Berkeley based Hubpages, which we wrote about in February, launched today. CEO Paul Edmondson also tells me that he’s raised a cool $2 million from Hummer Winblad, with Mitchell Kertzman taking a board seat and Will Price taking a board observer seat.
Hubpages allows user to create topical web page (think Wikia or Squidoo) that also included blog-like modules like comments. Pages are tagged by the creator and by readers, allowing for quick browsing among related pages.
Users are encouraged to build sites that can generate revenue. A good example is a list of important books on a topic, or a review of a product (the best running shoe, for example). Hubpages will insert google ads relevant to the topic, as well as allow links to Amazon, eBay and other affiliate-paying retailers, and split revenue 50/50 with the page creator. Compared to Squidoo, which only pays 50% of profits to page creators, that’s a good deal.
I created a page on the site, called Crunch Network, to experience the site building tools. The page took about 10 minutes to create, and includes summary text, RSS feeds from three of our sites, and a comment area. The creation tools are far beyond what wikia or squidoo has currently (I’d appreciate any comments on this from Squidoo authors), using ajax for previews, moving modules around on the page, etc. They’ve done a really nice job.
Pages are ranked and presesented on the home page. Rank is determined by a algorithm that takes total traffic and “polarization” into account; polarization is simply how often people click that they like, or don’t like, a particular website. Whether they like it or not isn’t relevant, only that they have an opinion.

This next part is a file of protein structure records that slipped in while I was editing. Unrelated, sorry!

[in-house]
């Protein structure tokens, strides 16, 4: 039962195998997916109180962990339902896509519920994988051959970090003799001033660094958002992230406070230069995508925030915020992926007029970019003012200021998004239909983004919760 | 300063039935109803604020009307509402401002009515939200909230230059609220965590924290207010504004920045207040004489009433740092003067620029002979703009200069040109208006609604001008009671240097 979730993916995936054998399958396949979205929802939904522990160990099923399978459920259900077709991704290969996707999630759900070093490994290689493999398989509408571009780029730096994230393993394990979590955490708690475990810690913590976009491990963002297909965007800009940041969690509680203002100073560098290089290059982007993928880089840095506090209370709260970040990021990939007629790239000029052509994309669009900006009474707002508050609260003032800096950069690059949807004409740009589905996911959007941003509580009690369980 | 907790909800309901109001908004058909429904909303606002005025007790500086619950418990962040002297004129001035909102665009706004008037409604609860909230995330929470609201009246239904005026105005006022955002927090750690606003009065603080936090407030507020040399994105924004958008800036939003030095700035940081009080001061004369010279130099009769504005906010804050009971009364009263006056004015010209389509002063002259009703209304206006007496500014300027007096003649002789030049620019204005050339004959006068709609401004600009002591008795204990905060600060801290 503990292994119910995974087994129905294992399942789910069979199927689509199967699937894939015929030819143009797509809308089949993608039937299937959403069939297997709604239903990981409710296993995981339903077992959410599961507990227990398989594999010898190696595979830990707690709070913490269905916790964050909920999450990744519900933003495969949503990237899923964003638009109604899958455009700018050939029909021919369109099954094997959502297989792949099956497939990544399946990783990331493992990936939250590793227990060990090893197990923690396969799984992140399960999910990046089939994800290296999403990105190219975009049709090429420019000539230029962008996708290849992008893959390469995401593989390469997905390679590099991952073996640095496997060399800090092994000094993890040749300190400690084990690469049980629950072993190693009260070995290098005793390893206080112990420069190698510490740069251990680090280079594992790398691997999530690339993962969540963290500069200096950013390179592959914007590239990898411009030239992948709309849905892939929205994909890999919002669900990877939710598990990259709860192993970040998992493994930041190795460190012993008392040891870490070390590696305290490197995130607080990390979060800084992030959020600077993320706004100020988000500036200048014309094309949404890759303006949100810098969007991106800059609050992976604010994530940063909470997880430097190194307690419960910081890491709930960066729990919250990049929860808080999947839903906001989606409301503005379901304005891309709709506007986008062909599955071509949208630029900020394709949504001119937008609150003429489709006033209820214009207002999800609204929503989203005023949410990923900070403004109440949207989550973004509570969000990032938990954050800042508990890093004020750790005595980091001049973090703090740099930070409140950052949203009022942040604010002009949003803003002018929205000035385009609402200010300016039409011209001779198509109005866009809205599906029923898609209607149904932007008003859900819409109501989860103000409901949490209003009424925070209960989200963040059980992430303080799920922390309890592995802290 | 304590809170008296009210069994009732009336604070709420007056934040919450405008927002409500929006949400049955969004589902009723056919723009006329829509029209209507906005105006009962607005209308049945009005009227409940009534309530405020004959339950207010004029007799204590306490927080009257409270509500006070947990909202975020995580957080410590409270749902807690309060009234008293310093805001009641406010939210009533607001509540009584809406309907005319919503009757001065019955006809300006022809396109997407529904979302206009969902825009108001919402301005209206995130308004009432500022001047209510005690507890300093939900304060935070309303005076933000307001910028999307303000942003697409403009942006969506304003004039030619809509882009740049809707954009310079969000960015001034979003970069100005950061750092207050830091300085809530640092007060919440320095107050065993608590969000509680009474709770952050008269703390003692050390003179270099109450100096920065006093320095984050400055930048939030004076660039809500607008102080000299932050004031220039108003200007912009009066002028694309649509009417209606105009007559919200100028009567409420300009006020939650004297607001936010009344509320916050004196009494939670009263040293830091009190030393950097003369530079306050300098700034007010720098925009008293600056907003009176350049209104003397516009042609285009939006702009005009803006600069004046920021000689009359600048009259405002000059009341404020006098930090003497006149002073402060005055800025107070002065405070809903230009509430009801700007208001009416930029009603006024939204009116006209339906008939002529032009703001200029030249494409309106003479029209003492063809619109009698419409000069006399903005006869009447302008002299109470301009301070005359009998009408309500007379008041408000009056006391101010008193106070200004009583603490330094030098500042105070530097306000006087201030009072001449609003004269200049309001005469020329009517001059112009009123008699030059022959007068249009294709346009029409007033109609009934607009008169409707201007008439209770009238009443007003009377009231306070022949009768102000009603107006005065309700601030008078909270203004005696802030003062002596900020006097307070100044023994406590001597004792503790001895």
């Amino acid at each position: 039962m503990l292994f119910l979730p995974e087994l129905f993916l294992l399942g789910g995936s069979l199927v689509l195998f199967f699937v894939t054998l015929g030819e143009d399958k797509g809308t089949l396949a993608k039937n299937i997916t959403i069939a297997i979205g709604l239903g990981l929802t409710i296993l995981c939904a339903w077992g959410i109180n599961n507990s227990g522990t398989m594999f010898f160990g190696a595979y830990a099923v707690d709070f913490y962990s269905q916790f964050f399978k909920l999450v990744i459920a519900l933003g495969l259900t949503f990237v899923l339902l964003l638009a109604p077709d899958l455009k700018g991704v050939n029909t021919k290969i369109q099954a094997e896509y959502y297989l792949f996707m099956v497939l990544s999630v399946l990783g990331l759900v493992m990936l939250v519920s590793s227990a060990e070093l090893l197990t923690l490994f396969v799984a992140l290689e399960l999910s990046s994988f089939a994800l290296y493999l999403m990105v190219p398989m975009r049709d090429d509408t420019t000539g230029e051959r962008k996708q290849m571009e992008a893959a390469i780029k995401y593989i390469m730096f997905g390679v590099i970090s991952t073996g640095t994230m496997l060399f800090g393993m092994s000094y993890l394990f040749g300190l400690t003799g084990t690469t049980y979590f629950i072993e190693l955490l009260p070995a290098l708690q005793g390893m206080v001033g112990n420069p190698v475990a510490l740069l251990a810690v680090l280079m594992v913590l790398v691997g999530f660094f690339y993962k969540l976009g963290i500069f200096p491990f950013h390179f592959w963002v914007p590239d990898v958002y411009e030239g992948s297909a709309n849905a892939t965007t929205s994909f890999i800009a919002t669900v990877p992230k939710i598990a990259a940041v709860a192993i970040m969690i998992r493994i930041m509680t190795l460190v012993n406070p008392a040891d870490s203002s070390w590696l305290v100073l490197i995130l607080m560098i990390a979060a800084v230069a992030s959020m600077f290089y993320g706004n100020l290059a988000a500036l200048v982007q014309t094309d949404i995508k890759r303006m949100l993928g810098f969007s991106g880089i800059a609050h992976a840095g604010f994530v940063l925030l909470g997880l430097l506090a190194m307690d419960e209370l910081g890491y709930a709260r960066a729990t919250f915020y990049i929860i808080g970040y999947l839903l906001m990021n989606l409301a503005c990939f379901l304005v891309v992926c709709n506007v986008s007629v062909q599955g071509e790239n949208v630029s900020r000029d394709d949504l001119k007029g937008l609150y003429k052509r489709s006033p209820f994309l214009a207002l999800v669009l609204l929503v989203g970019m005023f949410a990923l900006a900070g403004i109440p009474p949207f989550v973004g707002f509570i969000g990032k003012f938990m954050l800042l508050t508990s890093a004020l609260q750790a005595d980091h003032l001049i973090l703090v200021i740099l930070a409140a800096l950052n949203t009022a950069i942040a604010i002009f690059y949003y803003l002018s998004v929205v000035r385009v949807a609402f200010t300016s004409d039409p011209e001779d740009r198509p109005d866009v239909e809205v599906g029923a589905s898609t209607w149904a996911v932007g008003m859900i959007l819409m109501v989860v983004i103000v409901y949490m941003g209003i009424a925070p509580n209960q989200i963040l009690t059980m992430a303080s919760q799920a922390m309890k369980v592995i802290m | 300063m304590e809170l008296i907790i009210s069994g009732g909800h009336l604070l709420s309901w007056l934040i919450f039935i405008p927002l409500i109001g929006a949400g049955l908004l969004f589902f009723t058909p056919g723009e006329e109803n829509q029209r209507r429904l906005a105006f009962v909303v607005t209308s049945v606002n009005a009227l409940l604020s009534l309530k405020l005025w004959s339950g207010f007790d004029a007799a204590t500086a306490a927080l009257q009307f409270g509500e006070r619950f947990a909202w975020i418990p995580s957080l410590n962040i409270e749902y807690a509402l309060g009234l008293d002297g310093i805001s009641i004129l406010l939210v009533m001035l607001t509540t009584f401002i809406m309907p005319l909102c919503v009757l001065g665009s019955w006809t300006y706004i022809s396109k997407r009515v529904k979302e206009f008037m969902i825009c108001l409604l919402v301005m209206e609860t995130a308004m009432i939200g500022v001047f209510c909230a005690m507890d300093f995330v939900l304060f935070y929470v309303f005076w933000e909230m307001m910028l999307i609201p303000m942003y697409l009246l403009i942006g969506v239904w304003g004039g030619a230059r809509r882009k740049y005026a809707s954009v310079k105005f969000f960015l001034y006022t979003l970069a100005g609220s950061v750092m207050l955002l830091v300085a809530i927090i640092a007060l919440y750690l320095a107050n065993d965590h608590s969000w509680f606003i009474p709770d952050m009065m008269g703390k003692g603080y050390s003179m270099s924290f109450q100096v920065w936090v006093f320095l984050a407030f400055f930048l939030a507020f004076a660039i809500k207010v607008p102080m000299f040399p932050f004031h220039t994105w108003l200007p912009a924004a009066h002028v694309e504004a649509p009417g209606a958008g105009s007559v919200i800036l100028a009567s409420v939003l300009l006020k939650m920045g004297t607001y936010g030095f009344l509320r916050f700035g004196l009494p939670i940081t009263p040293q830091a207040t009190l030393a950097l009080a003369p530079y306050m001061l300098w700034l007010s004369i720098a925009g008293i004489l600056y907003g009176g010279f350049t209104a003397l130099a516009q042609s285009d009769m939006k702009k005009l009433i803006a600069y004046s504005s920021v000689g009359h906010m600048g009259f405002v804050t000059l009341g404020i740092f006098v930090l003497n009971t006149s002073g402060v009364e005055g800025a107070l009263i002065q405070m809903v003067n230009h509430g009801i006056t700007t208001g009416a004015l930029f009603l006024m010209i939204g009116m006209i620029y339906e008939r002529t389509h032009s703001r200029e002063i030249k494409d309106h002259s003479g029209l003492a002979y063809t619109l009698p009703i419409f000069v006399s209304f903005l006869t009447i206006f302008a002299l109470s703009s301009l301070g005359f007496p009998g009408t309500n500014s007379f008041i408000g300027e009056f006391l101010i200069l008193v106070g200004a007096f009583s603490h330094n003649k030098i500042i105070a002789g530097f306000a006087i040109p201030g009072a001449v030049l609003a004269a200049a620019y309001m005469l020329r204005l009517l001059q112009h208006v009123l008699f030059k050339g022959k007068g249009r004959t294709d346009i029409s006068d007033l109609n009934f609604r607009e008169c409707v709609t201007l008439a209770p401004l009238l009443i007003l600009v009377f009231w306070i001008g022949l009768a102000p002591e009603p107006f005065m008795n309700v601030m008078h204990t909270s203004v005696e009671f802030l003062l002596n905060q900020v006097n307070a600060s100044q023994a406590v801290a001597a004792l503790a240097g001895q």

Can Hubpages succeed? If it will, it has to differentiate itself from Squidoo, which has yet to see significant usage growth. A key way to increase the likelihood of links to hub pages is to encourage the creation of regular fresh content via a blog-like module. Paul says this is in development, and also adds that it’s so easy to create new hubs that beta users have been creating new ones regularly. Readers can subscribe via RSS to an individual author’s hubs.
The Hubpages team is founded by three guys out of Microsoft that were part of the successful startup MongoMusic. The team includes Paul Edmondson, Jay Reitz, and Paul Deeds. Most recently, Paul Edmondson was the Group Product Manager for MSN Entertainment, Jay Reitz was the Development Manager, and Paul Deeds was a developer in Windows Media Internet Services.